Vail Resorts expands Epic Wellness program

The expanded program increases mental health resources for employees, their roommates and their dependents

The expanded program widens the clinical network, including text and virtual therapy options, and adds a free mindfulness app and wellness coach.
Vail Resorts/Courtesy photo

Vail Resorts expanded mental health resources for employees this month, building on the free therapy sessions offered through the company’s Epic Wellness program to cover a broader spectrum of physical and mental health needs.

Epic Wellness launched in 2018, creating a centralized place for employees to access six free counseling sessions from the employee assistance program as well as a variety of health screening and pain remediation resources.

Dr. Corey Levy, the wellness director at Vail Resorts, said that before Epic Wellness, utilization of company-sponsored wellness programs was less than 1%. Today, around 9% of employees take advantage of these mental health resources each year, and that is a number he expects to continue to grow.

Vail Resorts is funding the expansion using part of its recent $175 million investment in employee support and resources. The investment followed a 2021-22 season that was marred with complaints about employee compensation and treatment, and Vail Resorts CEO Kirstin Lynch described the investment as indicative of the company’s new direction.

“We cannot create an ‘Experience of a Lifetime’ for our guests without first creating an ‘Experience of a Lifetime’ for you,” Lynch wrote in a letter to employees announcing the Epic Wellness expansion.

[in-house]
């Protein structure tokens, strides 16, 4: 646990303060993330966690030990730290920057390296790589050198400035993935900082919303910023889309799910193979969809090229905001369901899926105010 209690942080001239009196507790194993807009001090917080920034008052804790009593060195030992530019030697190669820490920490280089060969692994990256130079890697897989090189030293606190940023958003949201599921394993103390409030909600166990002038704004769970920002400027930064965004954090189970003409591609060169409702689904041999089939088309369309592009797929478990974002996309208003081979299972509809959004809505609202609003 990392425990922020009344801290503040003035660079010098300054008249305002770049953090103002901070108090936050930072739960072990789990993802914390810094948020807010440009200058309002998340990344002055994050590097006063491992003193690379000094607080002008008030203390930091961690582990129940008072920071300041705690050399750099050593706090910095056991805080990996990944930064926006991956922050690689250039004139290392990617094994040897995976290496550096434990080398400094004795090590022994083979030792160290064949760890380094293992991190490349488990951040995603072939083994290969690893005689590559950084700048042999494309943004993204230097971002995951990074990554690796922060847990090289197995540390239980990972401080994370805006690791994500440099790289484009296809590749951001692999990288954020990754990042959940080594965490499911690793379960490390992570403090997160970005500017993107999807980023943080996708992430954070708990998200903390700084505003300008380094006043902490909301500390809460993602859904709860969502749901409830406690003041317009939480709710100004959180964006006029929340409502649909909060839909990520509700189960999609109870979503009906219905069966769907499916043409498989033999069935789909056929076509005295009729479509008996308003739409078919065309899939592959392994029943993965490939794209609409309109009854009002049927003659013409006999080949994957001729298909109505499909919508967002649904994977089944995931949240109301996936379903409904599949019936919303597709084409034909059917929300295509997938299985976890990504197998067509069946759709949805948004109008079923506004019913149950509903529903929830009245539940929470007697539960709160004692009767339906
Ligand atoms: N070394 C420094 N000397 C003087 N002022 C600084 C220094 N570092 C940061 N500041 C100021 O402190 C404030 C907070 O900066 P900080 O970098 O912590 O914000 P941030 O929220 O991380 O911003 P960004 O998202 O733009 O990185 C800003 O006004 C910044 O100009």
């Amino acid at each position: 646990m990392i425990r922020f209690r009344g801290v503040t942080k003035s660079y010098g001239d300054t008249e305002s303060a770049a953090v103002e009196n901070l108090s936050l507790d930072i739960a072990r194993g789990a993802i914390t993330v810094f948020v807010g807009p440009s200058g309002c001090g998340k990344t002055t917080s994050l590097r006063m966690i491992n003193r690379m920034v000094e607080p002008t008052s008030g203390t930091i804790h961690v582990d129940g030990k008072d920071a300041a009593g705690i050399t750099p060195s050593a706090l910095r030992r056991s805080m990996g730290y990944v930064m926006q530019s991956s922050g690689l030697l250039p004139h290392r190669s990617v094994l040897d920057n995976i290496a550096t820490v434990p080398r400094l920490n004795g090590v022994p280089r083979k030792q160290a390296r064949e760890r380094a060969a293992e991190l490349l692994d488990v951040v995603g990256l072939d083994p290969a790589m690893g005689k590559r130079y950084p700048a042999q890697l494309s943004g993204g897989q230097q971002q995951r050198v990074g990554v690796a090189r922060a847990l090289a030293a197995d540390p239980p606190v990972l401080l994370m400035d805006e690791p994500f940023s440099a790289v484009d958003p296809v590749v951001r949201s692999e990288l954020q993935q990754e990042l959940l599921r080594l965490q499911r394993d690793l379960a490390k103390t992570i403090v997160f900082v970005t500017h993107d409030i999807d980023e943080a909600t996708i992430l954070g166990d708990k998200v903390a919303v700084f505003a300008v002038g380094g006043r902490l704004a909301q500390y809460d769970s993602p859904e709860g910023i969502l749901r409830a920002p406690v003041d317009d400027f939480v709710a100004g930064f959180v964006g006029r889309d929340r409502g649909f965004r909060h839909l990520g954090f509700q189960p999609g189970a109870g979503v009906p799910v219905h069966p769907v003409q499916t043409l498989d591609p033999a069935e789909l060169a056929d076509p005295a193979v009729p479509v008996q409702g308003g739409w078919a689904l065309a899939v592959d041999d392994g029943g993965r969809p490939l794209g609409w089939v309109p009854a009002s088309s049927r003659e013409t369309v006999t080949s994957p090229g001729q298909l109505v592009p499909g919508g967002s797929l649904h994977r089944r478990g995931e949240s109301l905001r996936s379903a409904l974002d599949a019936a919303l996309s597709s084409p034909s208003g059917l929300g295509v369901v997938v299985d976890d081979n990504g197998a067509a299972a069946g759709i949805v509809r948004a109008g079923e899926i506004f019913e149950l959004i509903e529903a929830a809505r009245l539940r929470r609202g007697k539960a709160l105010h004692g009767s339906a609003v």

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The new and improved Epic Wellness program, which launched on Aug. 1, includes an expansion of the program’s clinical network, new virtual and more personalized therapy options, and a free mindfulness application. It also includes free wellness coaching, which is a virtual resource that provides guidance around personal wellness goals, including fitness, nutrition, stress, injury recovery, relationships, and more.

Levy said that embracing a more holistic approach to wellness will give employees the tools they need to be proactive, not reactive, about caring for their mental health.

“The impetus was really that: How can we look to push out the spectrum of care that we provide to people so we can meet them where they’re at,” Levy said. “Some folks might just need some support around improving their sleep, or drinking more water, or helping them manage life issues around having a family. We’re also recognizing that chat and text-based therapy could be really beneficial for people who might not want to have traditional support.”

A new free mindfulness application enables Vail Resorts employees to be proactive about their mental health.
Vail Resorts/Courtesy photo

All of these resources are also available to the roommates and dependents of the employee, which is part of the community psychology model that Levy champions.